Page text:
Maybe finding out after 40 years who your masked torturer was might be something like this. But let me first start at the beginning.
As a CBS correspondent in Moscow in the mid-1950s, I worked under official censorship, a hangover from Stalin days. This meant that anything we Western reporters wanted to cable or broadcast had to be brought in three copies to a counter at the Central Telegraph Office. A functionary logged it and passed it through a slit in the wall to the room where the invisible censor worked.
The copy came back sooner or later, or not at all. When it did come back, it was usually with words, sentences, or whole paragraphs crossed out in heavy black pencil.
Many were the hours we spent, daytime and nighttime, waiting for copy and cursing the censor. A radio reporter had the special difficulty of not knowing whether his script would come back in time for a scheduled broadcast, or with excisions that would make it incomprehensible when read into the microphone.
(For a while I vented my frustration by saying in my broadcast, "Fifteen words deleted here." However, the Foreign Ministry warned that an allusion to the existence of censorship was not allowed.)
You can't imagine the frustration of having a big story - like the secret speech of Nikita Krushchev denouncing Joseph Stalin before the Communist Party congress - and not being allowed to breathe a word of it to America. For weeks we tried every which way to sneak word of it past the censor, with no success.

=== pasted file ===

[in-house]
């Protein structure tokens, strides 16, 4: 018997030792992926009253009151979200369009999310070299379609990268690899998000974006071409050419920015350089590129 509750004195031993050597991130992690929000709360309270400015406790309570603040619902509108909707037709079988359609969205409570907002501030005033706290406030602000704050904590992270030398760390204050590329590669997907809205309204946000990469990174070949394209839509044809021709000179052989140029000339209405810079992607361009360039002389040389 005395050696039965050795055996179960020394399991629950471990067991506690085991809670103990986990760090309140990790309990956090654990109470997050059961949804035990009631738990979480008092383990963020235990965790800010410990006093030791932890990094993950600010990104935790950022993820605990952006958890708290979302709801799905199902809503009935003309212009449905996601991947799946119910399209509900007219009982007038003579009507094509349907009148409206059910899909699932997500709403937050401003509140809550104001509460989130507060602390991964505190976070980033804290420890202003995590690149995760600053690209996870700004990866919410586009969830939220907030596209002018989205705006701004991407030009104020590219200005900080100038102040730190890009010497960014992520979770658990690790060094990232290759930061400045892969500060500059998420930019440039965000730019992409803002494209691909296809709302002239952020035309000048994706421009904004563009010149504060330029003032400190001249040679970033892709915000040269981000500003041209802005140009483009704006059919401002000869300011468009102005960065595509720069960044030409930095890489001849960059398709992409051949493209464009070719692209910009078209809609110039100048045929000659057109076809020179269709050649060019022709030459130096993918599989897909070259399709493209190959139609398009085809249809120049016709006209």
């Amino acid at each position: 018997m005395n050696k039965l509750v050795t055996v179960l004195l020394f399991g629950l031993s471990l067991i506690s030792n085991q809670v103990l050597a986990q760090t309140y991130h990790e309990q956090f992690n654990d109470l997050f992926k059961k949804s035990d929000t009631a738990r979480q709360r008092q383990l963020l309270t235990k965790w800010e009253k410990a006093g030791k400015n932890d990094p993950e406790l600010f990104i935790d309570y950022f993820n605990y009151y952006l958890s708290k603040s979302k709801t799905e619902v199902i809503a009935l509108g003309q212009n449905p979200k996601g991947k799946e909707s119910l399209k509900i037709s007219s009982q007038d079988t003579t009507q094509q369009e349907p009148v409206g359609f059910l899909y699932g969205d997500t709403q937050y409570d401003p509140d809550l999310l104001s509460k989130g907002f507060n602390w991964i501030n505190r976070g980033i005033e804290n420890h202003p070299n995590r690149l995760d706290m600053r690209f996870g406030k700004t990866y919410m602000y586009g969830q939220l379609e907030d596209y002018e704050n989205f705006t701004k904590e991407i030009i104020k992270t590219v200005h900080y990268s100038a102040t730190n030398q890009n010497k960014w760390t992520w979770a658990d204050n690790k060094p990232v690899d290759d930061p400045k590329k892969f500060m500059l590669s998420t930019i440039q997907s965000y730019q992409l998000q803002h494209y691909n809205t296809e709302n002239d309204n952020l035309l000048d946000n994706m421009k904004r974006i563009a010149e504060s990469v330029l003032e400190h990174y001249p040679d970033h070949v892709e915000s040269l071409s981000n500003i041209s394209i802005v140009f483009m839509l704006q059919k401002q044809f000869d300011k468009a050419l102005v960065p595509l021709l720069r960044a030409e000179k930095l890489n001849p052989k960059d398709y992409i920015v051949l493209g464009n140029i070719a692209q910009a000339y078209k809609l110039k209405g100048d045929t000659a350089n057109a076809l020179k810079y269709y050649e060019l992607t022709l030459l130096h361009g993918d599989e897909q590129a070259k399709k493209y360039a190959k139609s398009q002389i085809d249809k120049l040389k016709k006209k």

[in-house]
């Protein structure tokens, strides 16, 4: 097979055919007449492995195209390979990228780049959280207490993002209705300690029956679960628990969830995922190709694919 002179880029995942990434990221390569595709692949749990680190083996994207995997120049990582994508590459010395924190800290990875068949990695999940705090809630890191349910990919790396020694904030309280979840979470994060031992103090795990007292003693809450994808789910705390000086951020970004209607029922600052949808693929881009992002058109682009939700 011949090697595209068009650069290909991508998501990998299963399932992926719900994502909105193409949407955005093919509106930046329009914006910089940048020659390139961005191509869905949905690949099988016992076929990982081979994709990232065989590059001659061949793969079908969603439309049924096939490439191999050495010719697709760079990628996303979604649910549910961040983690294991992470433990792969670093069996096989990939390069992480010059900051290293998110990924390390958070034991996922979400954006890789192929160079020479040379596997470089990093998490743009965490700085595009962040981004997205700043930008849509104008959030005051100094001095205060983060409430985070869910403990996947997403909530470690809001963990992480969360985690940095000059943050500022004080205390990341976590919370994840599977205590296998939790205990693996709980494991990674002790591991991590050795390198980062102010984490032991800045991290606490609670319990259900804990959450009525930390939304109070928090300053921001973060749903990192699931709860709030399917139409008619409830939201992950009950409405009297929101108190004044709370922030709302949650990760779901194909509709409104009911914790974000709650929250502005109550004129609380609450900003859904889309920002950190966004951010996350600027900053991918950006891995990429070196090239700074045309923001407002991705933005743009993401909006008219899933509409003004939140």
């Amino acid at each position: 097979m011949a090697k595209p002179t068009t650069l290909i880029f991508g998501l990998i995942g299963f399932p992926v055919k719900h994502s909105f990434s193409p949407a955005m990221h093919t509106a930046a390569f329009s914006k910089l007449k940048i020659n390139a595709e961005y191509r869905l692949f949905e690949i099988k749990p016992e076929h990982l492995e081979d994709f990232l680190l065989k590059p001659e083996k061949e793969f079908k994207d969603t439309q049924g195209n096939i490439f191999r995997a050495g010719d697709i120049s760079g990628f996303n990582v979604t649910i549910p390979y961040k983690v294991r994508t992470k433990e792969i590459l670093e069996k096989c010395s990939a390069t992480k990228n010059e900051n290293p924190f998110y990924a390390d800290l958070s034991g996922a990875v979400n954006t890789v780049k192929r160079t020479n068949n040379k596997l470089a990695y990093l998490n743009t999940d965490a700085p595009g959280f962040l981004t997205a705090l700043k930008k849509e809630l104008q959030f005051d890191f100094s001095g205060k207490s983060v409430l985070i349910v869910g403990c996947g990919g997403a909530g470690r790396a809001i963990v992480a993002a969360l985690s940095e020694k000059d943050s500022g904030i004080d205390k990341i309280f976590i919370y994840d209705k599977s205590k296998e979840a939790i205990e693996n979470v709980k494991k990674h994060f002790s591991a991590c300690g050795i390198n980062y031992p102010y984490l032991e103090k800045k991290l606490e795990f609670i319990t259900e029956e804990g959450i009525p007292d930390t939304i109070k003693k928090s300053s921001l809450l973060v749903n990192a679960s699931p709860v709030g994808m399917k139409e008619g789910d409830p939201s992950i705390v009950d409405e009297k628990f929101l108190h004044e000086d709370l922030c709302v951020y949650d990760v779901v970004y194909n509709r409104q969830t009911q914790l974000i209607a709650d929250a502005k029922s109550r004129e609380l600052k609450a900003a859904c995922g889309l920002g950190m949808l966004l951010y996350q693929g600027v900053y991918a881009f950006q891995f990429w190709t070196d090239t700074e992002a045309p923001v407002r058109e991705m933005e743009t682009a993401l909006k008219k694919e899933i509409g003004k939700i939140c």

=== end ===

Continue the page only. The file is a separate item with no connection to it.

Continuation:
We hated the censor with a consuming passion. We spent hours speculating on what he might look like - a jackbooted KGB thug, a sadistic mastermind. On leaving the Soviet Union, I wrote a long article for The New York Times denouncing Soviet censorship.
SO, imagine my feelings when I got a telephone call the other day from a journalist in Moscow working for a Russian news magazine.
She wanted my reminiscences of working in Moscow 40 years ago. I asked how she knew about me.
"Well, it was this way: My grandmother was the censor who worked on your copy. And she would come home and tell us about it."
"Your grandmother? Those heavy black lines were made by a woman?"
"Yes, and sometimes she said she regretted having to butcher your copy because some of the things you said she agreed with. But she had to follow KGB guidelines or call the KGB if in doubt."
"Is your grandmother still alive?"
"Yes, and working as a translator. If you come to Moscow sometime, you can meet her. She is a very nice old lady."
I'm not sure I can face that. Forty years of pent-up rage at a depersonalized monster. Do I want now to meet this nice old lady to whom killing my best lines was just a job to be done?
"No, just say hello for me. And tell your grandmother the rest of my message is ... deleted."
* Daniel Schorr is senior news analyst for National Public Radio.